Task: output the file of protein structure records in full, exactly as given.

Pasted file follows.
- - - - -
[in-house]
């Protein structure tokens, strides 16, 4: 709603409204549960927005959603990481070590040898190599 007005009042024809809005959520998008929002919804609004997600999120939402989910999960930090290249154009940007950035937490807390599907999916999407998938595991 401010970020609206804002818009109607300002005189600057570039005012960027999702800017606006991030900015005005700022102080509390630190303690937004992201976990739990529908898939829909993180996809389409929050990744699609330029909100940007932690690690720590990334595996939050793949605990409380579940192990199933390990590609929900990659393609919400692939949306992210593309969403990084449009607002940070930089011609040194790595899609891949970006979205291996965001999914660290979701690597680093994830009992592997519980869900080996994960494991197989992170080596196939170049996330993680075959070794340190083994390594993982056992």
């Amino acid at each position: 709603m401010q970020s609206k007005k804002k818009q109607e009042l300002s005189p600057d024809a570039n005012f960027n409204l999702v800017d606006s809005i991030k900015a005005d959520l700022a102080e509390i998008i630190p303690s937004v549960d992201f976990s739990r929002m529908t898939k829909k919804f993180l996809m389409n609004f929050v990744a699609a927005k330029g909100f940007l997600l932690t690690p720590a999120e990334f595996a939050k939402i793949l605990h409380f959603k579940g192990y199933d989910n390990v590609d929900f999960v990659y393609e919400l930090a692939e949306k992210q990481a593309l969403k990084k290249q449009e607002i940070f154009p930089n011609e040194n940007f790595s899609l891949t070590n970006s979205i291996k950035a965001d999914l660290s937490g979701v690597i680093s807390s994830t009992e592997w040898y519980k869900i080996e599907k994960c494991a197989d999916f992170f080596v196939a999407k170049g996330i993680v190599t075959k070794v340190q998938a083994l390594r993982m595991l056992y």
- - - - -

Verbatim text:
[in-house]
């Protein structure tokens, strides 16, 4: 709603409204549960927005959603990481070590040898190599 007005009042024809809005959520998008929002919804609004997600999120939402989910999960930090290249154009940007950035937490807390599907999916999407998938595991 401010970020609206804002818009109607300002005189600057570039005012960027999702800017606006991030900015005005700022102080509390630190303690937004992201976990739990529908898939829909993180996809389409929050990744699609330029909100940007932690690690720590990334595996939050793949605990409380579940192990199933390990590609929900990659393609919400692939949306992210593309969403990084449009607002940070930089011609040194790595899609891949970006979205291996965001999914660290979701690597680093994830009992592997519980869900080996994960494991197989992170080596196939170049996330993680075959070794340190083994390594993982056992």
């Amino acid at each position: 709603m401010q970020s609206k007005k804002k818009q109607e009042l300002s005189p600057d024809a570039n005012f960027n409204l999702v800017d606006s809005i991030k900015a005005d959520l700022a102080e509390i998008i630190p303690s937004v549960d992201f976990s739990r929002m529908t898939k829909k919804f993180l996809m389409n609004f929050v990744a699609a927005k330029g909100f940007l997600l932690t690690p720590a999120e990334f595996a939050k939402i793949l605990h409380f959603k579940g192990y199933d989910n390990v590609d929900f999960v990659y393609e919400l930090a692939e949306k992210q990481a593309l969403k990084k290249q449009e607002i940070f154009p930089n011609e040194n940007f790595s899609l891949t070590n970006s979205i291996k950035a965001d999914l660290s937490g979701v690597i680093s807390s994830t009992e592997w040898y519980k869900i080996e599907k994960c494991a197989d999916f992170f080596v196939a999407k170049g996330i993680v190599t075959k070794v340190q998938a083994l390594r993982m595991l056992y």